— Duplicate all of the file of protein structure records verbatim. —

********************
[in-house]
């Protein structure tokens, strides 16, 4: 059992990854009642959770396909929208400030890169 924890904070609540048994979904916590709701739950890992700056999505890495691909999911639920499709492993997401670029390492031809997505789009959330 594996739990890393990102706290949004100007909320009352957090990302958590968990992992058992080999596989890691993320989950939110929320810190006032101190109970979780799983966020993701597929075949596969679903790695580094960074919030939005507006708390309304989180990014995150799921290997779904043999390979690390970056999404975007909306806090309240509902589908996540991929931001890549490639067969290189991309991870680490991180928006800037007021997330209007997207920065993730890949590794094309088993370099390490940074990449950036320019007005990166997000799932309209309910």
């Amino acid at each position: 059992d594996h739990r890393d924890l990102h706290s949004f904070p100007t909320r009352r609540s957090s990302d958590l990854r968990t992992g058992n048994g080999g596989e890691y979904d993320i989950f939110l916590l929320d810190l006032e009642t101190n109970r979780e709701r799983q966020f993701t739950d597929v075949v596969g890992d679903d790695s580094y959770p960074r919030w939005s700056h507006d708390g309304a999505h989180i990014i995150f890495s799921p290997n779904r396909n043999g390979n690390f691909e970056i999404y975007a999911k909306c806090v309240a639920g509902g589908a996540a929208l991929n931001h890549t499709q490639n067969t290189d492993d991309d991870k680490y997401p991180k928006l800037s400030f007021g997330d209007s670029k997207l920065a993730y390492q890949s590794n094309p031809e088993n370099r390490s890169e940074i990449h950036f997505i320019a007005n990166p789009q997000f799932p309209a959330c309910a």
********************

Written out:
[in-house]
């Protein structure tokens, strides 16, 4: 059992990854009642959770396909929208400030890169 924890904070609540048994979904916590709701739950890992700056999505890495691909999911639920499709492993997401670029390492031809997505789009959330 594996739990890393990102706290949004100007909320009352957090990302958590968990992992058992080999596989890691993320989950939110929320810190006032101190109970979780799983966020993701597929075949596969679903790695580094960074919030939005507006708390309304989180990014995150799921290997779904043999390979690390970056999404975007909306806090309240509902589908996540991929931001890549490639067969290189991309991870680490991180928006800037007021997330209007997207920065993730890949590794094309088993370099390490940074990449950036320019007005990166997000799932309209309910």
């Amino acid at each position: 059992d594996h739990r890393d924890l990102h706290s949004f904070p100007t909320r009352r609540s957090s990302d958590l990854r968990t992992g058992n048994g080999g596989e890691y979904d993320i989950f939110l916590l929320d810190l006032e009642t101190n109970r979780e709701r799983q966020f993701t739950d597929v075949v596969g890992d679903d790695s580094y959770p960074r919030w939005s700056h507006d708390g309304a999505h989180i990014i995150f890495s799921p290997n779904r396909n043999g390979n690390f691909e970056i999404y975007a999911k909306c806090v309240a639920g509902g589908a996540a929208l991929n931001h890549t499709q490639n067969t290189d492993d991309d991870k680490y997401p991180k928006l800037s400030f007021g997330d209007s670029k997207l920065a993730y390492q890949s590794n094309p031809e088993n370099r390490s890169e940074i990449h950036f997505i320019a007005n990166p789009q997000f799932p309209a959330c309910a």